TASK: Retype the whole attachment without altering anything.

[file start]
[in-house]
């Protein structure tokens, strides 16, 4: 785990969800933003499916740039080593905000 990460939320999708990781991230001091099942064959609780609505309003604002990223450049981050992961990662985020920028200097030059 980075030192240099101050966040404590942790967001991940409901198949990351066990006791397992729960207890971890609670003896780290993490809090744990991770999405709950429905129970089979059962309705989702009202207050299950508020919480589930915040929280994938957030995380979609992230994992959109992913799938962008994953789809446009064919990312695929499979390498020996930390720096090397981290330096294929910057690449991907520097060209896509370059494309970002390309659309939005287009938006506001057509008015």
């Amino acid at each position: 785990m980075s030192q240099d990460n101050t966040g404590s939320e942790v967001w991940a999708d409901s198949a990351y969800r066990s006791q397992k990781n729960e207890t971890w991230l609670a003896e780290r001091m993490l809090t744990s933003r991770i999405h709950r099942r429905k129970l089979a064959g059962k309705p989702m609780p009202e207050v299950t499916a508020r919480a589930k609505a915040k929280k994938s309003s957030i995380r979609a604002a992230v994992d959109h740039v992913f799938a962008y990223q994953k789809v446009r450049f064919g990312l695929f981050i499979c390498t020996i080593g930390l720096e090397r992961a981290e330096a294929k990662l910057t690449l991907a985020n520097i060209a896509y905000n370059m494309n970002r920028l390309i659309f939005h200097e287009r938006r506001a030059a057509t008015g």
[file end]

[in-house]
């Protein structure tokens, strides 16, 4: 785990969800933003499916740039080593905000 990460939320999708990781991230001091099942064959609780609505309003604002990223450049981050992961990662985020920028200097030059 980075030192240099101050966040404590942790967001991940409901198949990351066990006791397992729960207890971890609670003896780290993490809090744990991770999405709950429905129970089979059962309705989702009202207050299950508020919480589930915040929280994938957030995380979609992230994992959109992913799938962008994953789809446009064919990312695929499979390498020996930390720096090397981290330096294929910057690449991907520097060209896509370059494309970002390309659309939005287009938006506001057509008015």
């Amino acid at each position: 785990m980075s030192q240099d990460n101050t966040g404590s939320e942790v967001w991940a999708d409901s198949a990351y969800r066990s006791q397992k990781n729960e207890t971890w991230l609670a003896e780290r001091m993490l809090t744990s933003r991770i999405h709950r099942r429905k129970l089979a064959g059962k309705p989702m609780p009202e207050v299950t499916a508020r919480a589930k609505a915040k929280k994938s309003s957030i995380r979609a604002a992230v994992d959109h740039v992913f799938a962008y990223q994953k789809v446009r450049f064919g990312l695929f981050i499979c390498t020996i080593g930390l720096e090397r992961a981290e330096a294929k990662l910057t690449l991907a985020n520097i060209a896509y905000n370059m494309n970002r920028l390309i659309f939005h200097e287009r938006r506001a030059a057509t008015g």